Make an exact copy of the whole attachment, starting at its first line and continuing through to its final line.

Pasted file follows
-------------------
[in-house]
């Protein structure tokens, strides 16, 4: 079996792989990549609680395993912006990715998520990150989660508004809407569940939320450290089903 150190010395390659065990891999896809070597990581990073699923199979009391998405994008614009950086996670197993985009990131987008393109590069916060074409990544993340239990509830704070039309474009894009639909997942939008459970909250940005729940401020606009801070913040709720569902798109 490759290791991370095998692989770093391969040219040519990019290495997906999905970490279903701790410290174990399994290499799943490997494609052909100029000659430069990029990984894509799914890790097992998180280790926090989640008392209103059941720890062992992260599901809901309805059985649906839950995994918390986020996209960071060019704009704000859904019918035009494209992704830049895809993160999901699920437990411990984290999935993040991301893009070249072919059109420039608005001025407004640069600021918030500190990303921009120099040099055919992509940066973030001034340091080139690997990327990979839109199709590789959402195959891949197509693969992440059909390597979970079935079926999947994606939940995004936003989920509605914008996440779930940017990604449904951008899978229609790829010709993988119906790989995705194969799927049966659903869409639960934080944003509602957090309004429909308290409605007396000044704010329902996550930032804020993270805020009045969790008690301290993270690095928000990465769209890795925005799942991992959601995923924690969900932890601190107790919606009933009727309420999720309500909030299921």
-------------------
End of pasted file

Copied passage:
[in-house]
């Protein structure tokens, strides 16, 4: 079996792989990549609680395993912006990715998520990150989660508004809407569940939320450290089903 150190010395390659065990891999896809070597990581990073699923199979009391998405994008614009950086996670197993985009990131987008393109590069916060074409990544993340239990509830704070039309474009894009639909997942939008459970909250940005729940401020606009801070913040709720569902798109 490759290791991370095998692989770093391969040219040519990019290495997906999905970490279903701790410290174990399994290499799943490997494609052909100029000659430069990029990984894509799914890790097992998180280790926090989640008392209103059941720890062992992260599901809901309805059985649906839950995994918390986020996209960071060019704009704000859904019918035009494209992704830049895809993160999901699920437990411990984290999935993040991301893009070249072919059109420039608005001025407004640069600021918030500190990303921009120099040099055919992509940066973030001034340091080139690997990327990979839109199709590789959402195959891949197509693969992440059909390597979970079935079926999947994606939940995004936003989920509605914008996440779930940017990604449904951008899978229609790829010709993988119906790989995705194969799927049966659903869409639960934080944003509602957090309004429909308290409605007396000044704010329902996550930032804020993270805020009045969790008690301290993270690095928000990465769209890795925005799942991992959601995923924690969900932890601190107790919606009933009727309420999720309500909030299921």